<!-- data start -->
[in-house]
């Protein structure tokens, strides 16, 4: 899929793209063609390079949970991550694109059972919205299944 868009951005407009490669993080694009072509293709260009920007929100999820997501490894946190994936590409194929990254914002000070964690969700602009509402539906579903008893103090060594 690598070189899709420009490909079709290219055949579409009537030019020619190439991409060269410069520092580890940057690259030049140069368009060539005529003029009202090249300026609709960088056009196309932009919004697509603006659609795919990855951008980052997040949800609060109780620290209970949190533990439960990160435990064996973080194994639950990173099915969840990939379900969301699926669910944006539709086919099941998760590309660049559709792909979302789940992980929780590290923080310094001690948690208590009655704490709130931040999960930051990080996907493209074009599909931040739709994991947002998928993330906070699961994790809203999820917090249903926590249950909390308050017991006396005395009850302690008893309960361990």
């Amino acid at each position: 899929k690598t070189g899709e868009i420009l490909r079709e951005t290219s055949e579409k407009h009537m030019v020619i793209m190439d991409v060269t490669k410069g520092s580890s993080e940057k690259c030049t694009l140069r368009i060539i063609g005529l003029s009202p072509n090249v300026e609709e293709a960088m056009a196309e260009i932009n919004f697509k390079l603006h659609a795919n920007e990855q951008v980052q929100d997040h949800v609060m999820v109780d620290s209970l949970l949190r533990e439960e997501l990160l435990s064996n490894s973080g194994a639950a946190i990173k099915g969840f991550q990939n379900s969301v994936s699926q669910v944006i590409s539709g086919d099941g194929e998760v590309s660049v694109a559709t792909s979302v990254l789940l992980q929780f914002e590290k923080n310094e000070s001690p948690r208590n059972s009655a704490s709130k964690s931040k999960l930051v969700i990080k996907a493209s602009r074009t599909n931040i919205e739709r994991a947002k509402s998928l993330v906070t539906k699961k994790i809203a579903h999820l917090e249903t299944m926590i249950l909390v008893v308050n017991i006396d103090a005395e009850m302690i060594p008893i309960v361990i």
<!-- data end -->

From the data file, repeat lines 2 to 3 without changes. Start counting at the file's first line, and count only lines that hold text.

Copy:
């Protein structure tokens, strides 16, 4: 899929793209063609390079949970991550694109059972919205299944 868009951005407009490669993080694009072509293709260009920007929100999820997501490894946190994936590409194929990254914002000070964690969700602009509402539906579903008893103090060594 690598070189899709420009490909079709290219055949579409009537030019020619190439991409060269410069520092580890940057690259030049140069368009060539005529003029009202090249300026609709960088056009196309932009919004697509603006659609795919990855951008980052997040949800609060109780620290209970949190533990439960990160435990064996973080194994639950990173099915969840990939379900969301699926669910944006539709086919099941998760590309660049559709792909979302789940992980929780590290923080310094001690948690208590009655704490709130931040999960930051990080996907493209074009599909931040739709994991947002998928993330906070699961994790809203999820917090249903926590249950909390308050017991006396005395009850302690008893309960361990």
């Amino acid at each position: 899929k690598t070189g899709e868009i420009l490909r079709e951005t290219s055949e579409k407009h009537m030019v020619i793209m190439d991409v060269t490669k410069g520092s580890s993080e940057k690259c030049t694009l140069r368009i060539i063609g005529l003029s009202p072509n090249v300026e609709e293709a960088m056009a196309e260009i932009n919004f697509k390079l603006h659609a795919n920007e990855q951008v980052q929100d997040h949800v609060m999820v109780d620290s209970l949970l949190r533990e439960e997501l990160l435990s064996n490894s973080g194994a639950a946190i990173k099915g969840f991550q990939n379900s969301v994936s699926q669910v944006i590409s539709g086919d099941g194929e998760v590309s660049v694109a559709t792909s979302v990254l789940l992980q929780f914002e590290k923080n310094e000070s001690p948690r208590n059972s009655a704490s709130k964690s931040k999960l930051v969700i990080k996907a493209s602009r074009t599909n931040i919205e739709r994991a947002k509402s998928l993330v906070t539906k699961k994790i809203a579903h999820l917090e249903t299944m926590i249950l909390v008893v308050n017991i006396d103090a005395e009850m302690i060594p008893i309960v361990i």